They're also freckled with wild rice — overcooked so it's not too chewy — and that taste of Minnesota inserts a slightly nutty flavor that's gently counterbalanced by a hint of lemon zest.
Wild rice isn't the only local treasure on this plate. Reaching back several generations, Cak's family has been producing maple syrup in north central Wisconsin, and the phrase "liquid gold" applies.
"Mom just came by with four five-gallon jugs," she said. "The staff puts it in their coffee for sweetener."
Unlike her father, Cak isn't serving them at dinner, at least not yet ("We might do a savory version at some point," she said), but these superb pancakes ($12) are popular items on the lunch and weekend brunch menus, and there's a semi-secret option: Instead of a two-cake short stack, there's an unadvertised single flapjack option.
"Some people order it for dessert," said Cak.
Now, why didn't I think of that? (R.N.)
24 University Av. NE., Mpls., 612-354-7409, stepchld.com. Open 11 a.m.-10 p.m. Tue.-Fri., 9 a.m.-10 p.m. Sat., 9 a.m.-5 p.m. Sun.
The Shoebill at Tattersall Distilling
Tattersall might have been temporarily closed during the pandemic, but they didn't slow down. In addition to pivoting to make 120,000 gallons of hand sanitizer, co-owner and cocktail connoisseur Dan Oskey spent time fine-tuning the distillery's carefully crafted menu. The result is a very tasty summer checklist.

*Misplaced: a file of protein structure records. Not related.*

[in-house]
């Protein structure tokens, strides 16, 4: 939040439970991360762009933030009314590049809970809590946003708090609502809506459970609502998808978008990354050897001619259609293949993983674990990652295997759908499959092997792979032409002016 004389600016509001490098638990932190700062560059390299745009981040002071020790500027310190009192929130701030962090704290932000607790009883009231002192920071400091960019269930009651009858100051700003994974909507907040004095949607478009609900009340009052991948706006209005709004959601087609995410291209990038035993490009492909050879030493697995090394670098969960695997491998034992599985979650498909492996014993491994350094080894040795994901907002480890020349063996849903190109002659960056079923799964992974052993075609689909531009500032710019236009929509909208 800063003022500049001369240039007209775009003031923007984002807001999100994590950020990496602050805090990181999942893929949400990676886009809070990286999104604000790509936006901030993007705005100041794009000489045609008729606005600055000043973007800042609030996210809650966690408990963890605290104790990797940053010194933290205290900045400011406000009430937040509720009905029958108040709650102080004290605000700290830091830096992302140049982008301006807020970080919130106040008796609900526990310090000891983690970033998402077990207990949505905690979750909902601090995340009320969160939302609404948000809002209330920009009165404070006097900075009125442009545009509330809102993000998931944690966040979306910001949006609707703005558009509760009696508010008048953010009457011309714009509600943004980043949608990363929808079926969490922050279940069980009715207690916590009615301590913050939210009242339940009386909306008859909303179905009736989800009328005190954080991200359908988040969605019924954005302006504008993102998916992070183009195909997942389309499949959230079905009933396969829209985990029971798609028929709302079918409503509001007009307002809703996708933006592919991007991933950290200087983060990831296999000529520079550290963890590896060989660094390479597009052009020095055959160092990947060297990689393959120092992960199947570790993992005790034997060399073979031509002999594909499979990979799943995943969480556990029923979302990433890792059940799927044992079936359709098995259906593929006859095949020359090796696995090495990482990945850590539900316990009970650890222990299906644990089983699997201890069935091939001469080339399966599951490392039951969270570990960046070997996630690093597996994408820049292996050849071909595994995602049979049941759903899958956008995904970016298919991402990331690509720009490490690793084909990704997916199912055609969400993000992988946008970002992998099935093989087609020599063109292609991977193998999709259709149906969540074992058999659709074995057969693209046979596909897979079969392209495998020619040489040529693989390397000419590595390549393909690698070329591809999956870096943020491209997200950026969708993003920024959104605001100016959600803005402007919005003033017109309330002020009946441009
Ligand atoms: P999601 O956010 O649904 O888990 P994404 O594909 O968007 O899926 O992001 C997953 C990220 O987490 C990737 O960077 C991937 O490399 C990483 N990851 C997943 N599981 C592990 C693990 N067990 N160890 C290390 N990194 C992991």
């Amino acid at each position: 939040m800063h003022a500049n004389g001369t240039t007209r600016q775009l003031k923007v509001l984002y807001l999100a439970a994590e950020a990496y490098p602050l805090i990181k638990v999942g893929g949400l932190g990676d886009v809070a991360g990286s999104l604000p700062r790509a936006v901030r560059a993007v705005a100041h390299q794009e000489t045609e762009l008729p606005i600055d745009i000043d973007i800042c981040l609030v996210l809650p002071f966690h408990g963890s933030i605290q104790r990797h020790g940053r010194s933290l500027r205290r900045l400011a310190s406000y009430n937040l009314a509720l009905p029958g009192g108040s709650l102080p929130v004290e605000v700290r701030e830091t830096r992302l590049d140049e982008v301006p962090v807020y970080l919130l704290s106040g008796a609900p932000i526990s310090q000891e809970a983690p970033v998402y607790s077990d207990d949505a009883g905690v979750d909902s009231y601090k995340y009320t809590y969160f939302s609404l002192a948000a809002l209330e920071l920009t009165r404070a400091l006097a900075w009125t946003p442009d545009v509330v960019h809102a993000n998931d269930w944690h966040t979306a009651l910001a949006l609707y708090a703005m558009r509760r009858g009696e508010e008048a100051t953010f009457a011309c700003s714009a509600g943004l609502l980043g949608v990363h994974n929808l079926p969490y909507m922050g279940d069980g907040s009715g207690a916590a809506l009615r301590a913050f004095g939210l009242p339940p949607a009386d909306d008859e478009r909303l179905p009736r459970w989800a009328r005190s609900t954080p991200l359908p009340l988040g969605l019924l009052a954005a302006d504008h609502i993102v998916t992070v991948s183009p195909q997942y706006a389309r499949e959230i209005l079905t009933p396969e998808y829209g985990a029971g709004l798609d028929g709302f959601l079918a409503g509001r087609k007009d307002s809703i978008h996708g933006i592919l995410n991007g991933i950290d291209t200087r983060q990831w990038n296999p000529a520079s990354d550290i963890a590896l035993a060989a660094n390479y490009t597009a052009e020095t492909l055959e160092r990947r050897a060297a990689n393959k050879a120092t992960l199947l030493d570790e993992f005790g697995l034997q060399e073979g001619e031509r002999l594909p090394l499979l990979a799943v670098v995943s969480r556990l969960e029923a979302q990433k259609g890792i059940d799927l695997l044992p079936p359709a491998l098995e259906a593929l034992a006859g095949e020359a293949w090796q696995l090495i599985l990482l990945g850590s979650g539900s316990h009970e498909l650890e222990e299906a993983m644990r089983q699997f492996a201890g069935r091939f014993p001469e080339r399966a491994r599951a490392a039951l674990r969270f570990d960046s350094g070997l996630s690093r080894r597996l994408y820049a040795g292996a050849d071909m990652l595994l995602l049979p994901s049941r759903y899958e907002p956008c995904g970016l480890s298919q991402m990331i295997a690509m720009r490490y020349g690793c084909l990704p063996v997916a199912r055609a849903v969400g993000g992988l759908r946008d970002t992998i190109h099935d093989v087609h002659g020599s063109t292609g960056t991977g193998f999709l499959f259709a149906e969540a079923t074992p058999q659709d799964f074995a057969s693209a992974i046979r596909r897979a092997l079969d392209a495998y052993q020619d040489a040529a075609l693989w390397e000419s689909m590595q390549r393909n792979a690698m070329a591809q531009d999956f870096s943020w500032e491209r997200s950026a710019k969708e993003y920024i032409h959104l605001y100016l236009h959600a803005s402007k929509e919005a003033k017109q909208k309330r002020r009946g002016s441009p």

Start — and maybe end — with the Shoebill ($9.50), which highlights the barreled rum. Add hints of coffee, bitter orange, hazelnut, pineapple and lime for a fruity (but not too fruity) and sweet (but not too sweet) drink that goes down smoooooth. Non-coffee drinkers should not be deterred, as the flavor is not overwhelming or even prevalent; it just lets you know it's there on the finish.
But I would be remiss to not also recommend the Mango Southside ($10), made with the distillery's gin as well as mint, mango and Tattersall's habañero bitters (also available in the retail shop). I loved the surprise of the habañero, which played well with the fruit and mint flavors. I couldn't stop sipping this one, and I'm not usually drawn to spicy flavors. That particular combo led me to wonder just how one goes about crafting an entire cocktail menu.